I recently finished listening to Neal Stephenson’s Reamde on Audible. Before that, I listened to The Goldfinch, which I guess makes me a glutton for +30-hour audio books. But hey, I have to get my value out of my free Audible credits somehow, right?
Anyway, Reamde is a very long book that’s chock full of colorful characters and locales—and very meticulously constructed action scenes. The story takes a ton of wild, globe-spanning turns, weaving together an immersive World-of-Warcraft RPG video game, Russian mobsters, Chinese hackers, British spies, an Usama bin Laden-level terrorist, and Idahoan militiamen. Remember when the TV series ’24’ earned some eye-rolls for throwing a mountain lion into its unlikely plot? Well Reamde features a mountain lion as well. And a bear for good measure.
In the midst of all that mayhem, it was one of the book’s more understated characters that really captured my attention. Olivia Halifax-Lin is an MI6 agent who is on the trail of the book’s bin Laden character.
When introducing Olivia, the author Stephenson makes an excellent point: The best spies aren’t necessarily charismatic, daredevils who wear wetsuits under their tuxedos. Good spies are better as bit-players—people with faces that you easily trust, and easily forget.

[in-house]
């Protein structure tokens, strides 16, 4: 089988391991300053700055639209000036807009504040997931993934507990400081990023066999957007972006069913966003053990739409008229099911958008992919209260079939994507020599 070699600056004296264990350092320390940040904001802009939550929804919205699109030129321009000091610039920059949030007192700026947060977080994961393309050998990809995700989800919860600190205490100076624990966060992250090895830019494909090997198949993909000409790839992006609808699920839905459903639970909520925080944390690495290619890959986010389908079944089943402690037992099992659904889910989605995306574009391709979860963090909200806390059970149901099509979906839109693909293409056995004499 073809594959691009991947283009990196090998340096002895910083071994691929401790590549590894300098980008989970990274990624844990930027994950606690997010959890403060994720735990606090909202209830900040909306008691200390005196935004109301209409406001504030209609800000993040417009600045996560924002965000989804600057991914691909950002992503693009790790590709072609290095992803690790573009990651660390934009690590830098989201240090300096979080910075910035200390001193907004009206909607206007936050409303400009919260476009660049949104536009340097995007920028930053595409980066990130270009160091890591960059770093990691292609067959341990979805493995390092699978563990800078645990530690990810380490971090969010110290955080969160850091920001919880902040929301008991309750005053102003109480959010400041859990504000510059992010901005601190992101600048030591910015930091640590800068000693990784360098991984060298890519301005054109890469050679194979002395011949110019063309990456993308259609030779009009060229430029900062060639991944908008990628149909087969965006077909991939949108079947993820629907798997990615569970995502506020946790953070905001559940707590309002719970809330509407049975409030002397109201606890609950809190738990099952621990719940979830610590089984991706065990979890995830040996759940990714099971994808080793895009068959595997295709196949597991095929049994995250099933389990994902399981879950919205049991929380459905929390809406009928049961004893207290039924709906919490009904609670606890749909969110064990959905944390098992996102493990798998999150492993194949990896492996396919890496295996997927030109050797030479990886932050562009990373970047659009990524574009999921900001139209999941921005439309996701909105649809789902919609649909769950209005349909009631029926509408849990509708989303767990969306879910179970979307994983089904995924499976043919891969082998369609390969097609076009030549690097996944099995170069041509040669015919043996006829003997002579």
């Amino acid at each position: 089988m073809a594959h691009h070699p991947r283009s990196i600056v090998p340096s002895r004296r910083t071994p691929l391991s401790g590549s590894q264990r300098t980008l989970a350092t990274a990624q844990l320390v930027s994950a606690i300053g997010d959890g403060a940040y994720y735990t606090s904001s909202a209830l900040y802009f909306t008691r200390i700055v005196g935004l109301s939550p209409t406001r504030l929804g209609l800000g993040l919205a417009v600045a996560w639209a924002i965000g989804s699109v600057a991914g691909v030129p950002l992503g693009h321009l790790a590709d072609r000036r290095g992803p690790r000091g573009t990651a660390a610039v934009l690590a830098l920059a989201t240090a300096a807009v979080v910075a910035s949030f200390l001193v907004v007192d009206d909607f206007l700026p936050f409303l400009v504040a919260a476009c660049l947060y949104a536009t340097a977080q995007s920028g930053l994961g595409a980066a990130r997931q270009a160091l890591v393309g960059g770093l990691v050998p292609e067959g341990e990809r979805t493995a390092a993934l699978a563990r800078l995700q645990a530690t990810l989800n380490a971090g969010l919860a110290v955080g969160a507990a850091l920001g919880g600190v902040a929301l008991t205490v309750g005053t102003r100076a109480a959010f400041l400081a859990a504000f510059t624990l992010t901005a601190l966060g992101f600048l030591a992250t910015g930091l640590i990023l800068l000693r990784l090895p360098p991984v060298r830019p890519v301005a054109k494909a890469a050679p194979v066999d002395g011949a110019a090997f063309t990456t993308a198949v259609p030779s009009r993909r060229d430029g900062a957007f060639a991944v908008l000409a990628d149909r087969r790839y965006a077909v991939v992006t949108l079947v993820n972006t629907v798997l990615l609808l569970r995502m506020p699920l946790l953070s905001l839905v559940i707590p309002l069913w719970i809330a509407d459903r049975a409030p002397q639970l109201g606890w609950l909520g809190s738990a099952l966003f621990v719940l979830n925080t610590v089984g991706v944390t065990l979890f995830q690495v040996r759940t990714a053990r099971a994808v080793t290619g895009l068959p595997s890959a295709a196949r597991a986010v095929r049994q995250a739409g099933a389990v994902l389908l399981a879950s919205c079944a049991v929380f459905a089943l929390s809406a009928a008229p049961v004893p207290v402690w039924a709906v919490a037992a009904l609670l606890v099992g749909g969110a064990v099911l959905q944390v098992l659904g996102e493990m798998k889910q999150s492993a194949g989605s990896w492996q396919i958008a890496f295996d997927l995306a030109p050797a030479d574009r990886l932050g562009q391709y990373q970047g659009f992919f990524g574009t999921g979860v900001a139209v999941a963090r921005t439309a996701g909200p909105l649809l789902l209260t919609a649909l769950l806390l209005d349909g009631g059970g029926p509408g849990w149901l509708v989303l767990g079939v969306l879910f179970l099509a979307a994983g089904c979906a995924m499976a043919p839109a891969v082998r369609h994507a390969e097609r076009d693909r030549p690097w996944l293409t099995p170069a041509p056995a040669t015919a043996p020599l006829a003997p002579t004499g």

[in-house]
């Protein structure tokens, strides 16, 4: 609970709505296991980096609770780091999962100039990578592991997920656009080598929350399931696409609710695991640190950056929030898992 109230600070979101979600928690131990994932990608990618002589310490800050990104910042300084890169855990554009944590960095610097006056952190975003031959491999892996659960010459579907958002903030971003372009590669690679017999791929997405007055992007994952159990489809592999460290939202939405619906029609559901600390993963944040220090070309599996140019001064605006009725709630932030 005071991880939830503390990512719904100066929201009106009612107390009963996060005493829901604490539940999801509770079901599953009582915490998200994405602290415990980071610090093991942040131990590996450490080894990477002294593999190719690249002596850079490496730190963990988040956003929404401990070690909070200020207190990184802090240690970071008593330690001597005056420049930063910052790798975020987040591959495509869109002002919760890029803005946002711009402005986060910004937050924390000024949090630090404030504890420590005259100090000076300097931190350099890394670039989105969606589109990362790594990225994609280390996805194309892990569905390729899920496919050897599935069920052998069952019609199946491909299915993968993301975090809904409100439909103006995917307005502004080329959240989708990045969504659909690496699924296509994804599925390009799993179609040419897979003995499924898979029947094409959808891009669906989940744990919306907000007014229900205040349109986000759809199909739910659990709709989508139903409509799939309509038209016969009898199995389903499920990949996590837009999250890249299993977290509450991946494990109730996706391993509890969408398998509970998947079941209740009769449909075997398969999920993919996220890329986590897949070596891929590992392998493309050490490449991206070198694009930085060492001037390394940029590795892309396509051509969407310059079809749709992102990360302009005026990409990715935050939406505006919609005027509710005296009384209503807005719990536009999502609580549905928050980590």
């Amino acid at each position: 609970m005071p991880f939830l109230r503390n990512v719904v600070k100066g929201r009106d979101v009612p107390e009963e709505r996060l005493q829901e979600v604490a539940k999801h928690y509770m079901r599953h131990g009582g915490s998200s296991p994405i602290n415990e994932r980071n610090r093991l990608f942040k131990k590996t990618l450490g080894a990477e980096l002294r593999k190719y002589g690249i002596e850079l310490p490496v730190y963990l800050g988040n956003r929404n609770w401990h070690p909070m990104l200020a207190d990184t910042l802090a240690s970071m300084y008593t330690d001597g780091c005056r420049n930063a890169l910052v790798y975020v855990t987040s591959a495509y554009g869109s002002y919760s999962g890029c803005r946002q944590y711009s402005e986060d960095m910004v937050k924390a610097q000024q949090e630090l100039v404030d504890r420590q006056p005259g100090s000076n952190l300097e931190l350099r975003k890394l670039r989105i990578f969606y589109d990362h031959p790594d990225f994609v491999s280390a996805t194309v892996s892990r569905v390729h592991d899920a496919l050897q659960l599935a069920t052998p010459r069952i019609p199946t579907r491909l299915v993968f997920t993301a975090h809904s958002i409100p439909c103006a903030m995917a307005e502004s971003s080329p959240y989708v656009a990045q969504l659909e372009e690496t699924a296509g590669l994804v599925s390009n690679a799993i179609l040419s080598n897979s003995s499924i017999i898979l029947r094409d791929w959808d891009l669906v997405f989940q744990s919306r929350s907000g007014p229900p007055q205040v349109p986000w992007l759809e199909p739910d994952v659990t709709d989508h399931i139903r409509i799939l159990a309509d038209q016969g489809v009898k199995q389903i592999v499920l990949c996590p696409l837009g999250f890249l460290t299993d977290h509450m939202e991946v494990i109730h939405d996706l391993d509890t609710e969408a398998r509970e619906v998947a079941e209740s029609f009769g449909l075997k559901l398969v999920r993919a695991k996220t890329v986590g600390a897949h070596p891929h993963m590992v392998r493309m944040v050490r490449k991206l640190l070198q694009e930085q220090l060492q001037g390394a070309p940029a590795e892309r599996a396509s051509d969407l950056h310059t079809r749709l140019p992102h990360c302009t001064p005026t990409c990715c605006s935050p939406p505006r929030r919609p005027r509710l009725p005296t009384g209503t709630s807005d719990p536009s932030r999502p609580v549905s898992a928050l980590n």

Olivia fits this criteria well. In fact, when she reminisces about her love life, she notes that it was filled with men who ignored her for a while, then became besotted, then wanted some sort of special appreciation for recognizing how unconventionally and discreetly beautiful she is. I wish I could quote Stephenson’s prose exactly. I thought this was a really nice detail, and a nice way to help us understand Olivia and picture her in our head. Olivia is like the girl from ‘She’s All That.’ Except she never takes off her glasses, and then she gets recruited by a international spy agency.
Unfortunately, after this promising beginning, Olivia is shunted to the midground, behind characters who show more flair. Ironic that her greatest strength (according to MI6) is to look and act like a ‘secondary character,’ and then that’s what she becomes in the novel. There was one more interesting, metatextual bit when Olivia’s boss criticizes her for ‘sowing her oats’ in the field—both with her assets and her co-workers. Olivia throws off the line, “If I was a man, no one would criticize me for that. They’d congratulate me for being the next James Bond.” You go, girl! Unfortunately, for all her cool British poise, Olivia is only the third boldest female character in the story—so, like I said, she sort of fades to the background for most of the novel’s 109(!) chapters.